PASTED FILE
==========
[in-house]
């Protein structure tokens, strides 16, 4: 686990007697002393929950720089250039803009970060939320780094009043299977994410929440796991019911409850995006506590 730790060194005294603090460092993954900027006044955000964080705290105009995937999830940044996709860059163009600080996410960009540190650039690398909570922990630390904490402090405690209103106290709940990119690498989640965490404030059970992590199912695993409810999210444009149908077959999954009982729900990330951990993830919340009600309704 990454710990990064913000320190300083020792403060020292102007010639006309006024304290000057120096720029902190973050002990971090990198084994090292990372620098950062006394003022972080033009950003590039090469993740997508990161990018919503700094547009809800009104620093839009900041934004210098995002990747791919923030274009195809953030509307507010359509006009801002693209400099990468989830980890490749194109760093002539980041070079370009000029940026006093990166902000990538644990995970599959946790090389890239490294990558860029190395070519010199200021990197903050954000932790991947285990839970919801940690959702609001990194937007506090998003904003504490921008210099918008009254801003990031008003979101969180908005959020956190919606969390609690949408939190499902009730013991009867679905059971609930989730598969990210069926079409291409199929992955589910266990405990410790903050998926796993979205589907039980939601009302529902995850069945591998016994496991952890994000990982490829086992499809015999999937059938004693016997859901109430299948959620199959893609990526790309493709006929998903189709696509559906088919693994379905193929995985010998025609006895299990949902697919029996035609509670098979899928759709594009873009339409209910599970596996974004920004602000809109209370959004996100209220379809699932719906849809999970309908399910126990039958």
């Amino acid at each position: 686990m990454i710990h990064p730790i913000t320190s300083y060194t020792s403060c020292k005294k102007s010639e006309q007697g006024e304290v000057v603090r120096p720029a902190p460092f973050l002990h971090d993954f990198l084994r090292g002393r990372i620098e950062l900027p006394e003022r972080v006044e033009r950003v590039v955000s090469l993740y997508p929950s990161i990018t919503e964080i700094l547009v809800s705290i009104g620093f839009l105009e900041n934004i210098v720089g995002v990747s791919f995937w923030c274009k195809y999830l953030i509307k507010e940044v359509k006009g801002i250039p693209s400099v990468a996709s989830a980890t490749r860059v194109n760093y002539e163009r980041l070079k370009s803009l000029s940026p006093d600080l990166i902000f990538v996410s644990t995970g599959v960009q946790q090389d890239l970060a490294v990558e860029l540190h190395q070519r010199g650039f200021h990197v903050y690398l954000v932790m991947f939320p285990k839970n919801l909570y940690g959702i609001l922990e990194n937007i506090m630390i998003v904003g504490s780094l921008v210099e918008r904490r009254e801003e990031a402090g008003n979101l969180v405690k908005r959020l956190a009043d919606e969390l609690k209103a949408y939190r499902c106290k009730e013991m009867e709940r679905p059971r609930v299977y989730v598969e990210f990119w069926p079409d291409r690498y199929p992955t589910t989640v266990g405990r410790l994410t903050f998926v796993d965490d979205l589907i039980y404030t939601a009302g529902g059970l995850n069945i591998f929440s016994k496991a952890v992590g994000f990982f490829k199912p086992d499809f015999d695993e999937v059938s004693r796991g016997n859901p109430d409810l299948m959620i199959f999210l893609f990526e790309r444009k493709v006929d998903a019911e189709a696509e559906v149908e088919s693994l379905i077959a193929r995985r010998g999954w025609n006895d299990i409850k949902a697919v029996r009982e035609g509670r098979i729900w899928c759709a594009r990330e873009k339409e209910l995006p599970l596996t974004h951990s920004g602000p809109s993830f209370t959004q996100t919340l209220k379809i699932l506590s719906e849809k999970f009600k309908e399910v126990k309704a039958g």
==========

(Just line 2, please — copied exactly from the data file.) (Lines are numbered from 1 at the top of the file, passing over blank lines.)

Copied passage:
């Protein structure tokens, strides 16, 4: 686990007697002393929950720089250039803009970060939320780094009043299977994410929440796991019911409850995006506590 730790060194005294603090460092993954900027006044955000964080705290105009995937999830940044996709860059163009600080996410960009540190650039690398909570922990630390904490402090405690209103106290709940990119690498989640965490404030059970992590199912695993409810999210444009149908077959999954009982729900990330951990993830919340009600309704 990454710990990064913000320190300083020792403060020292102007010639006309006024304290000057120096720029902190973050002990971090990198084994090292990372620098950062006394003022972080033009950003590039090469993740997508990161990018919503700094547009809800009104620093839009900041934004210098995002990747791919923030274009195809953030509307507010359509006009801002693209400099990468989830980890490749194109760093002539980041070079370009000029940026006093990166902000990538644990995970599959946790090389890239490294990558860029190395070519010199200021990197903050954000932790991947285990839970919801940690959702609001990194937007506090998003904003504490921008210099918008009254801003990031008003979101969180908005959020956190919606969390609690949408939190499902009730013991009867679905059971609930989730598969990210069926079409291409199929992955589910266990405990410790903050998926796993979205589907039980939601009302529902995850069945591998016994496991952890994000990982490829086992499809015999999937059938004693016997859901109430299948959620199959893609990526790309493709006929998903189709696509559906088919693994379905193929995985010998025609006895299990949902697919029996035609509670098979899928759709594009873009339409209910599970596996974004920004602000809109209370959004996100209220379809699932719906849809999970309908399910126990039958």